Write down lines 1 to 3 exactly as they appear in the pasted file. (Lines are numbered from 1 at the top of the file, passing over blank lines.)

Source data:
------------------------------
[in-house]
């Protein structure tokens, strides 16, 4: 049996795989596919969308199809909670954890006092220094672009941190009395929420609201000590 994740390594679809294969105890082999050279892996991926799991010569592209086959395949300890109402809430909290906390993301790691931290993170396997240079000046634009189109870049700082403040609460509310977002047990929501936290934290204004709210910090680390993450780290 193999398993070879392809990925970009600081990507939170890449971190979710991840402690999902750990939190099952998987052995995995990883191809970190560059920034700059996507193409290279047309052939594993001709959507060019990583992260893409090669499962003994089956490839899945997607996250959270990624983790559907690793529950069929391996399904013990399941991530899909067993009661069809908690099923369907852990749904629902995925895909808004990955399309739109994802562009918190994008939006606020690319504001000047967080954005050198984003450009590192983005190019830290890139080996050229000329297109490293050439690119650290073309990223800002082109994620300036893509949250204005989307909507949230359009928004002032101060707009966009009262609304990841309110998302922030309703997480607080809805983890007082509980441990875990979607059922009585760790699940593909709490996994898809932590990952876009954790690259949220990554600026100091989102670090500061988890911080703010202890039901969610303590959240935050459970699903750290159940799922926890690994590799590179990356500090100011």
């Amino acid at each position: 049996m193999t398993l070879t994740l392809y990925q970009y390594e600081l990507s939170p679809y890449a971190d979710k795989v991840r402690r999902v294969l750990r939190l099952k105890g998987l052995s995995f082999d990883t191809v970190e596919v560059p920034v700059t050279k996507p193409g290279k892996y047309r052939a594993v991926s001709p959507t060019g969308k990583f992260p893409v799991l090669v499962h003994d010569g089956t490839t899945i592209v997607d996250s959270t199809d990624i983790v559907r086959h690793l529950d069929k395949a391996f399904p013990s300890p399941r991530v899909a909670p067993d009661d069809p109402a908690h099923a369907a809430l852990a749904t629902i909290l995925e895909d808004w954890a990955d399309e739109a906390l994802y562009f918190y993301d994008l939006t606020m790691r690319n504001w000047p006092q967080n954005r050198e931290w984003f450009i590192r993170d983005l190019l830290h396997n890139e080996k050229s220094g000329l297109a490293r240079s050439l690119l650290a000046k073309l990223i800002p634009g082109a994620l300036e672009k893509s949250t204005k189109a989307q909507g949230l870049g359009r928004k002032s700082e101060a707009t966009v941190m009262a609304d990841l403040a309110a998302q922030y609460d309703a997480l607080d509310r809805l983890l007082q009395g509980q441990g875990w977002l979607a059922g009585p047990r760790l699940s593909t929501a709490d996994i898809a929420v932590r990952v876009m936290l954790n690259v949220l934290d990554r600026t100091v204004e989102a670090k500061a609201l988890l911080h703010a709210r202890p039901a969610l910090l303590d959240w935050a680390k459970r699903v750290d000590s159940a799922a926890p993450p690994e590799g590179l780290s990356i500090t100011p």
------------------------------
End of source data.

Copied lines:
[in-house]
């Protein structure tokens, strides 16, 4: 049996795989596919969308199809909670954890006092220094672009941190009395929420609201000590 994740390594679809294969105890082999050279892996991926799991010569592209086959395949300890109402809430909290906390993301790691931290993170396997240079000046634009189109870049700082403040609460509310977002047990929501936290934290204004709210910090680390993450780290 193999398993070879392809990925970009600081990507939170890449971190979710991840402690999902750990939190099952998987052995995995990883191809970190560059920034700059996507193409290279047309052939594993001709959507060019990583992260893409090669499962003994089956490839899945997607996250959270990624983790559907690793529950069929391996399904013990399941991530899909067993009661069809908690099923369907852990749904629902995925895909808004990955399309739109994802562009918190994008939006606020690319504001000047967080954005050198984003450009590192983005190019830290890139080996050229000329297109490293050439690119650290073309990223800002082109994620300036893509949250204005989307909507949230359009928004002032101060707009966009009262609304990841309110998302922030309703997480607080809805983890007082509980441990875990979607059922009585760790699940593909709490996994898809932590990952876009954790690259949220990554600026100091989102670090500061988890911080703010202890039901969610303590959240935050459970699903750290159940799922926890690994590799590179990356500090100011």
């Amino acid at each position: 049996m193999t398993l070879t994740l392809y990925q970009y390594e600081l990507s939170p679809y890449a971190d979710k795989v991840r402690r999902v294969l750990r939190l099952k105890g998987l052995s995995f082999d990883t191809v970190e596919v560059p920034v700059t050279k996507p193409g290279k892996y047309r052939a594993v991926s001709p959507t060019g969308k990583f992260p893409v799991l090669v499962h003994d010569g089956t490839t899945i592209v997607d996250s959270t199809d990624i983790v559907r086959h690793l529950d069929k395949a391996f399904p013990s300890p399941r991530v899909a909670p067993d009661d069809p109402a908690h099923a369907a809430l852990a749904t629902i909290l995925e895909d808004w954890a990955d399309e739109a906390l994802y562009f918190y993301d994008l939006t606020m790691r690319n504001w000047p006092q967080n954005r050198e931290w984003f450009i590192r993170d983005l190019l830290h396997n890139e080996k050229s220094g000329l297109a490293r240079s050439l690119l650290a000046k073309l990223i800002p634009g082109a994620l300036e672009k893509s949250t204005k189109a989307q909507g949230l870049g359009r928004k002032s700082e101060a707009t966009v941190m009262a609304d990841l403040a309110a998302q922030y609460d309703a997480l607080d509310r809805l983890l007082q009395g509980q441990g875990w977002l979607a059922g009585p047990r760790l699940s593909t929501a709490d996994i898809a929420v932590r990952v876009m936290l954790n690259v949220l934290d990554r600026t100091v204004e989102a670090k500061a609201l988890l911080h703010a709210r202890p039901a969610l910090l303590d959240w935050a680390k459970r699903v750290d000590s159940a799922a926890p993450p690994e590799g590179l780290s990356i500090t100011p």